The Minister also highlighted the downstream projects being planned, once the future management of the port had been established under a structure that the Government would eventually agree to. There will also be investments that will make their way to the proposed industrial park in Hambantota, he said, adding that when FDIs come in, employment creation and development of the district and the province would also take place.

“We could then embark on an export-led growth strategy, which is the intention of the Government, leading to sustainable development of the country,” he said.

Minister Samarasinghe also noted that the SLPA had spent nearly $ 175 million out of its own generated funds in servicing the loan taken to build the Hambantota Port.

“The loss the port incurred in 2015 was Rs. 18 billion. Fortunately this came down to Rs. 10 billion in 2016. All of this has been shouldered by the SLPA. The servicing of the loan has been 100% shouldered not by the Treasury but by the SLPA,” he said.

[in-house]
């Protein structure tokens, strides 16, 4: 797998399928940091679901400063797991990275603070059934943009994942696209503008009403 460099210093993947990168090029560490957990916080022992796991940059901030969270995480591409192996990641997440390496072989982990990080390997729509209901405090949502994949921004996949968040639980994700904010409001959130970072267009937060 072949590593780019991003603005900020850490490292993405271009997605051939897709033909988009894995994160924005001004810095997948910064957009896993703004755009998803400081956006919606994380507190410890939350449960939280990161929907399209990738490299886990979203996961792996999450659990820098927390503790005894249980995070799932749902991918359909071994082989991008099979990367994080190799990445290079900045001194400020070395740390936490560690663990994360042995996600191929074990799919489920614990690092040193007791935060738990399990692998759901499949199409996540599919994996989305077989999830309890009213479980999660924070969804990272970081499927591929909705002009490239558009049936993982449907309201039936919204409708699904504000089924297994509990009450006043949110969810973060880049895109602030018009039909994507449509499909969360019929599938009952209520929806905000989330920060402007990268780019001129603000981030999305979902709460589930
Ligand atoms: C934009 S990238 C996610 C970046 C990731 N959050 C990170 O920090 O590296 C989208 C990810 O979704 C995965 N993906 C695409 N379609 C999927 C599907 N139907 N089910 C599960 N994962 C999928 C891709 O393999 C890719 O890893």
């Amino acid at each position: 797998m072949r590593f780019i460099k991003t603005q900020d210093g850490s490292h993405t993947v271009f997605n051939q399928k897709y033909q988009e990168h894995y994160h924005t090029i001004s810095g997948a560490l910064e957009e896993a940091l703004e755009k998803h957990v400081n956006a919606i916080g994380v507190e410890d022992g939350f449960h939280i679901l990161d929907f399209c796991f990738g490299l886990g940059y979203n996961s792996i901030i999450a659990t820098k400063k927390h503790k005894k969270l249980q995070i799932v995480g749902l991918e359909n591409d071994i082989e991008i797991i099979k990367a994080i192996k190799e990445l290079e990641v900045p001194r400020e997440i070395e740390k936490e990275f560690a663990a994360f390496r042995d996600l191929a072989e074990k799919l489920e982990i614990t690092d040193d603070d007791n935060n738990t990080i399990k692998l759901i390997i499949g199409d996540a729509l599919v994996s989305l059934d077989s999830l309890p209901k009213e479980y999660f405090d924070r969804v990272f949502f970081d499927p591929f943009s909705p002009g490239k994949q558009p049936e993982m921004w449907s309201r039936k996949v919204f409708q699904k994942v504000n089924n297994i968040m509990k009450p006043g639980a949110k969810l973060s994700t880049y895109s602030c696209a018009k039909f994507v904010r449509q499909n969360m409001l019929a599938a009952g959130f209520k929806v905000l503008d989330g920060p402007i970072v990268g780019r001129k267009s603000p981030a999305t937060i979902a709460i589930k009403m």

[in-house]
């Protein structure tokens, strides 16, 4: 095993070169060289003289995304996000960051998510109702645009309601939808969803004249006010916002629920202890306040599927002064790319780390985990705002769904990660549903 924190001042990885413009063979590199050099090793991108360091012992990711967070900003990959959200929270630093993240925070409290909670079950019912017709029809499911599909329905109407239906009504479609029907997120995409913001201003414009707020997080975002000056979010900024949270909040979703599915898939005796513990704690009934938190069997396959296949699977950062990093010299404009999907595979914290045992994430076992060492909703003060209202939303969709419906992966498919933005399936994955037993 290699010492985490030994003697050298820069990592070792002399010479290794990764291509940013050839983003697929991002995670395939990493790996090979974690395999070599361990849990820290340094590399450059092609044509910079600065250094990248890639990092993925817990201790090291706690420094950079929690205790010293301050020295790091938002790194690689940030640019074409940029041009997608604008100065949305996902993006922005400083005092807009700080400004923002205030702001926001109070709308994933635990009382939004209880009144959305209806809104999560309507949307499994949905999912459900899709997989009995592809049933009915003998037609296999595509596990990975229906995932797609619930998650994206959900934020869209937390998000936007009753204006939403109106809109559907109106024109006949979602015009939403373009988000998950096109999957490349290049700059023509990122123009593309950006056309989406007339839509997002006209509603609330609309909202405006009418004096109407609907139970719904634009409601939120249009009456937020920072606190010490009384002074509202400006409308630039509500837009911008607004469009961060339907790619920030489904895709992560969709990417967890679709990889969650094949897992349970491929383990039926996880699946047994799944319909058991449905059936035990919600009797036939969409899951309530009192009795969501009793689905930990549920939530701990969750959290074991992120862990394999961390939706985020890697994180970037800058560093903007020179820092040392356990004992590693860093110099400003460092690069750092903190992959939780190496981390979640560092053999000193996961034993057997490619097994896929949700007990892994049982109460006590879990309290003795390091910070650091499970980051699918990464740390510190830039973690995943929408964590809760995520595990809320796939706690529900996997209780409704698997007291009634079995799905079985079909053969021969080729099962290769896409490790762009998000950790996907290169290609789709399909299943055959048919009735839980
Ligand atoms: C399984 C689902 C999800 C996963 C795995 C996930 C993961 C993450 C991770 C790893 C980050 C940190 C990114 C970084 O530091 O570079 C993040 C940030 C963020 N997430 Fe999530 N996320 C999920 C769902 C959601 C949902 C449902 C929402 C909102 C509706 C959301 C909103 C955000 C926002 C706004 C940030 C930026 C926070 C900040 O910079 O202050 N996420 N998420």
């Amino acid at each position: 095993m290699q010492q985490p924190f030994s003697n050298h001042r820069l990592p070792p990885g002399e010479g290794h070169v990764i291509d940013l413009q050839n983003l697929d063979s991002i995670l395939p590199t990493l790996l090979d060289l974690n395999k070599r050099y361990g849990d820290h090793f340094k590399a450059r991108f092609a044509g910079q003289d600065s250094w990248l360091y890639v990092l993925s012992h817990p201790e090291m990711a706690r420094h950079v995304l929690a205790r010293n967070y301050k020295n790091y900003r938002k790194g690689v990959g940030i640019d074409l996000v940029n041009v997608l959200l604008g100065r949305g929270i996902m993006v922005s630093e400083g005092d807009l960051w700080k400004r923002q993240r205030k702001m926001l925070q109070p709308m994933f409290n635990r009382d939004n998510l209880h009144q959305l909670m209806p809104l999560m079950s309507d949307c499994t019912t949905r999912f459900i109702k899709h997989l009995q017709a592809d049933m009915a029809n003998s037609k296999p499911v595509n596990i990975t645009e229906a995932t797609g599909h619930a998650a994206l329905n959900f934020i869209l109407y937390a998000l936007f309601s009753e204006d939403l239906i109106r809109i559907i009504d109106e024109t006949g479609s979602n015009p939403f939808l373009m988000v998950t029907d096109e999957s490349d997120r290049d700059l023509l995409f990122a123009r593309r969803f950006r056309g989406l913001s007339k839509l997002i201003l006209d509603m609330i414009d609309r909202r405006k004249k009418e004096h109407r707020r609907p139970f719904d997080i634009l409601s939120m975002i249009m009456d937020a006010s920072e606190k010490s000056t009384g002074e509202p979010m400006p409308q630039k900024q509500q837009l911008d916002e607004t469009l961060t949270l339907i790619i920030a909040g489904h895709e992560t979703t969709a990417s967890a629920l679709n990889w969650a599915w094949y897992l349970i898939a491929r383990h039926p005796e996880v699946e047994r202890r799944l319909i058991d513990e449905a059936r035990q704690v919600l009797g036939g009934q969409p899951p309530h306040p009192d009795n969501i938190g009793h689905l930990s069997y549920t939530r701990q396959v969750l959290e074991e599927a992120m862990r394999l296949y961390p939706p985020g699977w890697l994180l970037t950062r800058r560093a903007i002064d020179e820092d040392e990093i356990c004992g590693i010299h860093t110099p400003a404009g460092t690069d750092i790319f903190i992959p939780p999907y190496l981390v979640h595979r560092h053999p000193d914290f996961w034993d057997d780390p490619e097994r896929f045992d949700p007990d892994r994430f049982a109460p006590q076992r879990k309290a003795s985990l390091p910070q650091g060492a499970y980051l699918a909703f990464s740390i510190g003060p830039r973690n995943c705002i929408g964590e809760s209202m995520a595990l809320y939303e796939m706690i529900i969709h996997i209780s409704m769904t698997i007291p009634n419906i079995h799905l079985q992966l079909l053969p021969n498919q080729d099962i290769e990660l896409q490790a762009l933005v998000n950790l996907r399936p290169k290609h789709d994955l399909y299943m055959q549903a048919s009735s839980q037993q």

If the proposed strategic partnership is put in place, he said all that money could be saved and be utilised for the development of the JCT as well as the eastern terminal.

The Minister revealed that the Government was also looking at potentially developing the western terminal depending on the load factor.

Samarasinghe said he had consulted his colleagues Ministers Malik Samarawickrama and Sarath Amunugama who had been previously involved in the matter and predecessor Arjuna Ranatunga and instructed SLPA Chairman Dr. Dissanayake to discuss the nitty-gritty of the agreement.

“We’re working as a team, but I have taken the negotiations into hands and I’m responsible now. We’re confident that we’ll be able to put in place an eventual agreement that will not compromise the national interest of the country. That is the bottom line as far as I’m concerned. National interest can never be compromised,” he said.